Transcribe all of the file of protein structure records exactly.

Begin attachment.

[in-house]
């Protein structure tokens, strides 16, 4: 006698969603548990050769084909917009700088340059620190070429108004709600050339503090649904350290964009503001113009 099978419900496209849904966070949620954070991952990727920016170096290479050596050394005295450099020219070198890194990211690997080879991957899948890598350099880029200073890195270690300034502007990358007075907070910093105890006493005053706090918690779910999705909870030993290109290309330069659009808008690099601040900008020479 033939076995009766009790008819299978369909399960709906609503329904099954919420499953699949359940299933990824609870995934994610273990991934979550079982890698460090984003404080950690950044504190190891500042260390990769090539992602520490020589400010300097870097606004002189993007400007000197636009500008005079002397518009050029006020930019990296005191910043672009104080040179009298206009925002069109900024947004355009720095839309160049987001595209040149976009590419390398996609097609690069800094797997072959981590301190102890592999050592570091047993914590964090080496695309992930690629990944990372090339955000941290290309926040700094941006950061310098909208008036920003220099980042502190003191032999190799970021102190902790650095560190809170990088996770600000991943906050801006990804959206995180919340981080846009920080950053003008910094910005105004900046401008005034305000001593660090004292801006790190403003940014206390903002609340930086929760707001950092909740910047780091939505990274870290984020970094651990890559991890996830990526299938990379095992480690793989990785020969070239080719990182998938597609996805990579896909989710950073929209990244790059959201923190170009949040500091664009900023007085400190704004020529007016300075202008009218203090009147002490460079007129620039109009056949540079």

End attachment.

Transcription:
[in-house]
């Protein structure tokens, strides 16, 4: 006698969603548990050769084909917009700088340059620190070429108004709600050339503090649904350290964009503001113009 099978419900496209849904966070949620954070991952990727920016170096290479050596050394005295450099020219070198890194990211690997080879991957899948890598350099880029200073890195270690300034502007990358007075907070910093105890006493005053706090918690779910999705909870030993290109290309330069659009808008690099601040900008020479 033939076995009766009790008819299978369909399960709906609503329904099954919420499953699949359940299933990824609870995934994610273990991934979550079982890698460090984003404080950690950044504190190891500042260390990769090539992602520490020589400010300097870097606004002189993007400007000197636009500008005079002397518009050029006020930019990296005191910043672009104080040179009298206009925002069109900024947004355009720095839309160049987001595209040149976009590419390398996609097609690069800094797997072959981590301190102890592999050592570091047993914590964090080496695309992930690629990944990372090339955000941290290309926040700094941006950061310098909208008036920003220099980042502190003191032999190799970021102190902790650095560190809170990088996770600000991943906050801006990804959206995180919340981080846009920080950053003008910094910005105004900046401008005034305000001593660090004292801006790190403003940014206390903002609340930086929760707001950092909740910047780091939505990274870290984020970094651990890559991890996830990526299938990379095992480690793989990785020969070239080719990182998938597609996805990579896909989710950073929209990244790059959201923190170009949040500091664009900023007085400190704004020529007016300075202008009218203090009147002490460079007129620039109009056949540079």